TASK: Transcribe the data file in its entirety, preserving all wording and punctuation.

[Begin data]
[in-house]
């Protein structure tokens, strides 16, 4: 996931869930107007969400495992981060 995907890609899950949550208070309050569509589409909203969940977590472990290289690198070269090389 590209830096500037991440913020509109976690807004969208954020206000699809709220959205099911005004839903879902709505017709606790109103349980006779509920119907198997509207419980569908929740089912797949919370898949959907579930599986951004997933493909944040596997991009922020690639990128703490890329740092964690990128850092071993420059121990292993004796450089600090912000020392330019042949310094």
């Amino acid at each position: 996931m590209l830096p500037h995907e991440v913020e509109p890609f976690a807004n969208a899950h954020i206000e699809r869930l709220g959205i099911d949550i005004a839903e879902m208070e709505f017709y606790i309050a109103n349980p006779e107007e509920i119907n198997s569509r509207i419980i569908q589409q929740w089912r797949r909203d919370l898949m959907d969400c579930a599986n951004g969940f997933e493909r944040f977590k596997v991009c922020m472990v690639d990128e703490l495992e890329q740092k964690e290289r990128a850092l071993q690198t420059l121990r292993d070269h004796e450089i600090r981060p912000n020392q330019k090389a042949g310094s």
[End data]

[in-house]
């Protein structure tokens, strides 16, 4: 996931869930107007969400495992981060 995907890609899950949550208070309050569509589409909203969940977590472990290289690198070269090389 590209830096500037991440913020509109976690807004969208954020206000699809709220959205099911005004839903879902709505017709606790109103349980006779509920119907198997509207419980569908929740089912797949919370898949959907579930599986951004997933493909944040596997991009922020690639990128703490890329740092964690990128850092071993420059121990292993004796450089600090912000020392330019042949310094």
């Amino acid at each position: 996931m590209l830096p500037h995907e991440v913020e509109p890609f976690a807004n969208a899950h954020i206000e699809r869930l709220g959205i099911d949550i005004a839903e879902m208070e709505f017709y606790i309050a109103n349980p006779e107007e509920i119907n198997s569509r509207i419980i569908q589409q929740w089912r797949r909203d919370l898949m959907d969400c579930a599986n951004g969940f997933e493909r944040f977590k596997v991009c922020m472990v690639d990128e703490l495992e890329q740092k964690e290289r990128a850092l071993q690198t420059l121990r292993d070269h004796e450089i600090r981060p912000n020392q330019k090389a042949g310094s």